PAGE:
ABOUT INTIMATE HYGIENE

Common disorders

Modern lifestyle habits such as restrictive clothing or synthetic materials, oral contraceptives, and poor intimate hygiene can be responsible for alterations in the vaginal flora and cause vaginal discomforts.

The most common discomforts related to an unbalanced vaginal ecosystem are:
Itching
Burning
Excessive vaginal discharge
Bad odor
Dryness
Painful sexual intercourse

The most common causes for intimate discomforts are:
Bacterial vaginosis is the most common type of vaginal infection. It is caused by an
  imbalance of bacteria that normally live in the vagina, and an overgrowth of bad bacteria such
  as Gardnerella vaginalis. The most common symptoms are smelly vaginal discharge (“fishy"
  smell), itching and burning.
Yeast infections can cause itching, burning and sometimes pain. Candidiasis is a common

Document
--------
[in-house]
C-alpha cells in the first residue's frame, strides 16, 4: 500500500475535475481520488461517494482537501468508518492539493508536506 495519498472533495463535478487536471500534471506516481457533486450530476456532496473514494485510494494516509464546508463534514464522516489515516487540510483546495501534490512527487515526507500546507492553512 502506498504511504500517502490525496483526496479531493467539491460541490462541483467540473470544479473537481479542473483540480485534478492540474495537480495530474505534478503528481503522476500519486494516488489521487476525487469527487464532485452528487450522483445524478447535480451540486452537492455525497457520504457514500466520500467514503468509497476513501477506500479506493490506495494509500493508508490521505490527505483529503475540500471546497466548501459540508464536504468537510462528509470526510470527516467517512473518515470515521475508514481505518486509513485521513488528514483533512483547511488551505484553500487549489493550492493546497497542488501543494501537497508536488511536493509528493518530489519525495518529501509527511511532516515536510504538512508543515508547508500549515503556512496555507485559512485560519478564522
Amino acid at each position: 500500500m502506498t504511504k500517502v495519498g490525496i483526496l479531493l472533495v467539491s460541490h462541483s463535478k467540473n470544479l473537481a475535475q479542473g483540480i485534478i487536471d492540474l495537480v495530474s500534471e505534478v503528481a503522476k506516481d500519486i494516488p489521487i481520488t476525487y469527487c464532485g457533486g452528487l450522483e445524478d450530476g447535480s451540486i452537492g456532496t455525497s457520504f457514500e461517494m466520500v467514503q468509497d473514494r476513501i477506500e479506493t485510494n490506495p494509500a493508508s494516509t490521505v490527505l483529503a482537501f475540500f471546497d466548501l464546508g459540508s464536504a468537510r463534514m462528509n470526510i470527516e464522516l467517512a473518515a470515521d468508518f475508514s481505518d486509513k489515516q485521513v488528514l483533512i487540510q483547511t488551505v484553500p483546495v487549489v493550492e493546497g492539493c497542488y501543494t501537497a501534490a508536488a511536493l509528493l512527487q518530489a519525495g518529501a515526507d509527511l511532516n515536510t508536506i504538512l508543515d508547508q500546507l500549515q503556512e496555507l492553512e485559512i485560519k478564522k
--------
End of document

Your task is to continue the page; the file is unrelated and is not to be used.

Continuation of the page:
vulvovaginal yeast infection, frequently associated to bacterial vaginosis. It is caused by
  Candida albicans. Factors that increase the risk of developing a yeast infection include the use
  of broad-spectrum antibiotics that might kill good bacteria in the vagina, leading to the
  overgrowth of yeast, increased estrogen levels, in pregnant women or those taking EHT, women
  with diabetes or with an impaired immune system.
Vaginal inflammation is often associated with bacteria or other harmful microorganisms,
  but can also be caused by allergies (to latex condoms or to synthetic underwear),
  irritations (tight clothes or sports), or scratching. In all these cases, good personal hygiene is
  the best way to avoid the inflammation and strengthen natural defenses.
Excessive washing and use of harsh products
Age-related hormone deficiency results in the thinning of the vaginal wall and a decrease
  in lubrication. The vaginal mucosa becomes less hydrated and less elastic, leading to vaginal
  dryness, pain during sexual activity and itching.

When experiencing vaginal discomforts (abnormal discharge, odor, or itch) do not hesitate to seek advice from your gynecologist.